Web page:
In addition to asthma, cystic fibrosis, and other respiratory ailments, Dr. Bickel treats chronic lung disease in premature babies and more complicated cases such as children on ventilators at home.
Scott G. Bickel, M.D., had received an undergraduate degree in computer science when he decided he’d rather be interacting with patients than computer screens.
Now a board-certified pediatric pulmonologist with Norton Children’s Pulmonology, affiliated with the UofL School of Medicine, Dr. Bickel devotes much of his work to cystic fibrosis, pulmonary function testing, medical education and the optimization of asthma care. He has been practicing at Norton Children’s as an attending physician since 2016.
Dr. Bickel said he was drawn to pediatric pulmonology because of the bonds he is able to develop with children and their families. His goal is helping kids accomplish whatever goals they set for themselves.
“What motivates me is seeing kids play sports who maybe weren’t able to, helping kids with complicated medical needs have long, healthy productive lives to the best of their ability, and helping families through that journey,” Dr. Bickel said.
In addition to asthma, cystic fibrosis, and other respiratory ailments, he treats chronic lung disease in premature babies and more complicated cases such as children on ventilators at home. He also performs flexible bronchoscopies and other procedures.
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“One of the nice things about what I do is there’s always so much variety from day to day,” Dr. Bickel said.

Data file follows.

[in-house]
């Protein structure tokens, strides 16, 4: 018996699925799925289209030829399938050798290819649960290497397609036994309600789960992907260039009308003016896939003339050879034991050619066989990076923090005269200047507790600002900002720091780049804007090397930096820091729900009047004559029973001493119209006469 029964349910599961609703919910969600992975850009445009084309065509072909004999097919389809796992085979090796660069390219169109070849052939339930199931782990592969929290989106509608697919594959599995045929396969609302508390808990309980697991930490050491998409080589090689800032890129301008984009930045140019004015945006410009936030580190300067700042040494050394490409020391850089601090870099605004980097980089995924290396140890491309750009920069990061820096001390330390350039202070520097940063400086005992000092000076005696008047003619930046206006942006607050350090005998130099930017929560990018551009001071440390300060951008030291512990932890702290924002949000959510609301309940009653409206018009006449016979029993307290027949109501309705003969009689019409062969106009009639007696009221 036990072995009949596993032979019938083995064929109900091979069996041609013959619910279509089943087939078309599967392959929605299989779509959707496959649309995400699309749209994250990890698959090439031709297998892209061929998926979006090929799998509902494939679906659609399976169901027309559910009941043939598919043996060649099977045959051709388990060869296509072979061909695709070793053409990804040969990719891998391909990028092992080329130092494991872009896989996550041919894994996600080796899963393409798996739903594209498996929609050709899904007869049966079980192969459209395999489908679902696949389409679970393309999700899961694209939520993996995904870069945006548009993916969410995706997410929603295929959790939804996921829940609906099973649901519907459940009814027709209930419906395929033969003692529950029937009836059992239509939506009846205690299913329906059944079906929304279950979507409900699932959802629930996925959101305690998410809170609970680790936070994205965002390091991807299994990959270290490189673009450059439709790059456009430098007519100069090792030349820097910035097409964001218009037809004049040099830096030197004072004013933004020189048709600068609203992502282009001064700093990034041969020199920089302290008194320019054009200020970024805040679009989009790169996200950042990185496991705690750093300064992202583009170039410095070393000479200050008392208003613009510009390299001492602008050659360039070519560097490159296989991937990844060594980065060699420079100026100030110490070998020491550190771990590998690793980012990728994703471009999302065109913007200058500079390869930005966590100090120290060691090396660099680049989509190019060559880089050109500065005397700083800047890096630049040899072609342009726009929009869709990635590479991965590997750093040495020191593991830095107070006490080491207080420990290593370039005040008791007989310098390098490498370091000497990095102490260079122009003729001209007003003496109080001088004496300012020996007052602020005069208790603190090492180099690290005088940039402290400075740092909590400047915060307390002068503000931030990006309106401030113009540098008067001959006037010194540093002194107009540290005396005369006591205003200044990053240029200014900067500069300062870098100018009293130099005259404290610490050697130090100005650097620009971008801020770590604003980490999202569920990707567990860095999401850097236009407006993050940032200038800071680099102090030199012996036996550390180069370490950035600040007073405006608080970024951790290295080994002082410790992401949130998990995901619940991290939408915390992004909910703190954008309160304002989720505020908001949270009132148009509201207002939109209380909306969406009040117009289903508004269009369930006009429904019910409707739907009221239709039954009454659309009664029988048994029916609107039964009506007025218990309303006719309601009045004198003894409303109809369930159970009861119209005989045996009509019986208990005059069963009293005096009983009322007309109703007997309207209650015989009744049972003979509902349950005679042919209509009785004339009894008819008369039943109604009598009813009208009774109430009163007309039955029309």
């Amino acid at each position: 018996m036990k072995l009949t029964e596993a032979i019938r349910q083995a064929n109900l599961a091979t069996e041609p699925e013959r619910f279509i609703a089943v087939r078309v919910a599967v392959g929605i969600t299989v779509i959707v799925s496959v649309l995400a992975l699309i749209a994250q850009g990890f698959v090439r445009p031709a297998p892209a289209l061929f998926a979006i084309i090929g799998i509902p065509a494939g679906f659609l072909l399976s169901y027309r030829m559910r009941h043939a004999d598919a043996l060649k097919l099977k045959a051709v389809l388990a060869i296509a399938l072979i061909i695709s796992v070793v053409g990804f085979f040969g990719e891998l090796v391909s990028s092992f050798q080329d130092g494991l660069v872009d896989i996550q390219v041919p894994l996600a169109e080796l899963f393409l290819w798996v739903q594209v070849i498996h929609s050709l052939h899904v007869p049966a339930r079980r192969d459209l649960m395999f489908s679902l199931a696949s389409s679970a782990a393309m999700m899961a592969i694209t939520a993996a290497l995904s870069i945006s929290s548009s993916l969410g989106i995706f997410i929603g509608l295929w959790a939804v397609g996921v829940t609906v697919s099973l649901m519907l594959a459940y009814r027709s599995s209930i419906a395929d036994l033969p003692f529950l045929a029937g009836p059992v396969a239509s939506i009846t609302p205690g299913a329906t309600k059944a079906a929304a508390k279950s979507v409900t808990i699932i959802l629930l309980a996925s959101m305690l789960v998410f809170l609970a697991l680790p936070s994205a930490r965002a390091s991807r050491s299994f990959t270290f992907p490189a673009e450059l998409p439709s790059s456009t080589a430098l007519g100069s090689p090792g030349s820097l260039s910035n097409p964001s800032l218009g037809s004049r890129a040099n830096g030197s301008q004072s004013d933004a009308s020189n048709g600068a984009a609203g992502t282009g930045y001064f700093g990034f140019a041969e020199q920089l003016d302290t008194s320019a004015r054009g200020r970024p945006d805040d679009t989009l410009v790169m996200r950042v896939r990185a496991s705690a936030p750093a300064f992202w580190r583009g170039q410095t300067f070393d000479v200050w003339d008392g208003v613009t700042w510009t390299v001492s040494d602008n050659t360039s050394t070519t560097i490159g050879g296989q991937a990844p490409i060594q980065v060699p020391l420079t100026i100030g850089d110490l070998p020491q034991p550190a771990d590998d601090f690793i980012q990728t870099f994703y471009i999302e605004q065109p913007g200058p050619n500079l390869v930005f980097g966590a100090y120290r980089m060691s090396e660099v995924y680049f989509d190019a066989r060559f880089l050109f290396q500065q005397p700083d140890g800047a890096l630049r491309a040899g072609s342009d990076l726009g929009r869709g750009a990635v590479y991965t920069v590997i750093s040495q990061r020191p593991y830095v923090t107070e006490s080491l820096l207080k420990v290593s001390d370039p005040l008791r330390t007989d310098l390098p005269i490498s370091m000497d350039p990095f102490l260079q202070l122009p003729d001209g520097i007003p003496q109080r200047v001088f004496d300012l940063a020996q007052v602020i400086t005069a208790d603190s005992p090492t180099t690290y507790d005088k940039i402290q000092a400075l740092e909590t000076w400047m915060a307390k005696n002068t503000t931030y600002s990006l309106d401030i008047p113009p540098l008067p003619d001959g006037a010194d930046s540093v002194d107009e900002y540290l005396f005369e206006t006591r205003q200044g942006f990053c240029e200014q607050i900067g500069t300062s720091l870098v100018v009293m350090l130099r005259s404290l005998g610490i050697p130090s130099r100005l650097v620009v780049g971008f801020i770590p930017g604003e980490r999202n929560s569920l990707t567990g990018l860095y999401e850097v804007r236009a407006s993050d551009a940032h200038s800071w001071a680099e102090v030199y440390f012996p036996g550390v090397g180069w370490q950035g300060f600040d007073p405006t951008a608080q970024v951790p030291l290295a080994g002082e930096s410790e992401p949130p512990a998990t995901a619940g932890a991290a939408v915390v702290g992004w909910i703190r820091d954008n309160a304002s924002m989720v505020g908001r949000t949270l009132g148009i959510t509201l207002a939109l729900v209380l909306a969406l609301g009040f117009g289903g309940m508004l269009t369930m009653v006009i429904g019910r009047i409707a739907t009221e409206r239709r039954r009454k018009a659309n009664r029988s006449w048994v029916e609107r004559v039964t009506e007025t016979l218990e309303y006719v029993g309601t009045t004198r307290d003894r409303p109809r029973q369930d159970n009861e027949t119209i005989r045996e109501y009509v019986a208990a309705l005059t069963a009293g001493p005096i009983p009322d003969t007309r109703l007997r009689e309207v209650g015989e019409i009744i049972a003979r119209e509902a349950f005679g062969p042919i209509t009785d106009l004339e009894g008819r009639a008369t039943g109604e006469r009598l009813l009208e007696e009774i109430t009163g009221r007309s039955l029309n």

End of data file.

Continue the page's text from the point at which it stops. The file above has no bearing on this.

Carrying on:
In addition to treating patients, Dr. Bickel is an assistant professor of pediatrics at the University of Louisville School of Medicine and is the associate fellowship director for the Division of Pediatric Pulmonology.
Pulmonology clinical trials
Norton Children’s Pulmonology took part in clinical trials that helped lead to the approval of new medications called CTFR modulators for children with cystic fibrosis. These medications directly target the underlying causes of cystic fibrosis. The drugs significantly improve lung function, reduce respiratory symptoms, reduce hospitalizations and decrease the need for antibiotics.
“We hope these drugs will lead to improved long-term outcomes, including a better quality of life and increased life expectancy,” Dr. Bickel said.
Dr. Bickel is an active member of the Norton Children’s Hospital asthma task force and is involved with a number of ongoing research projects, including National Institutes of Health- funded grants. He has published in peer-reviewed journals on the clinical applications of impulse oscillometry, pediatric medical education and barriers to adherence to asthma treatment plans.
A Louisville native, Dr. Bickel initially expected to have a career in computer engineering when he graduated from Ohio State University in Columbus.
“While I enjoyed the problem-solving involved with computer science, I felt like I was sitting in front of a computer too much. I wanted to interact more directly with people,” Dr. Bickel said. “I spent a lot of time volunteering at the hospital at Ohio State. I shadowed many physicians, and I liked what I saw.”
Dr. Bickel attended medical school and completed his pediatric residency and pulmonology fellowship at the University of Louisville, where he became the first pediatric pulmonology fellow in Kentucky. He also has a Master of Science in clinical investigation sciences from the University of Louisville School of Public Health and Information Sciences.
Dr. Bickel is certified by the American Board of Pediatrics, with certification in both general pediatrics and pediatric pulmonology.
When he’s not working, Dr. Bickel enjoys following Ohio State sports and spending time with his wife and two daughters, ages 6 and 8.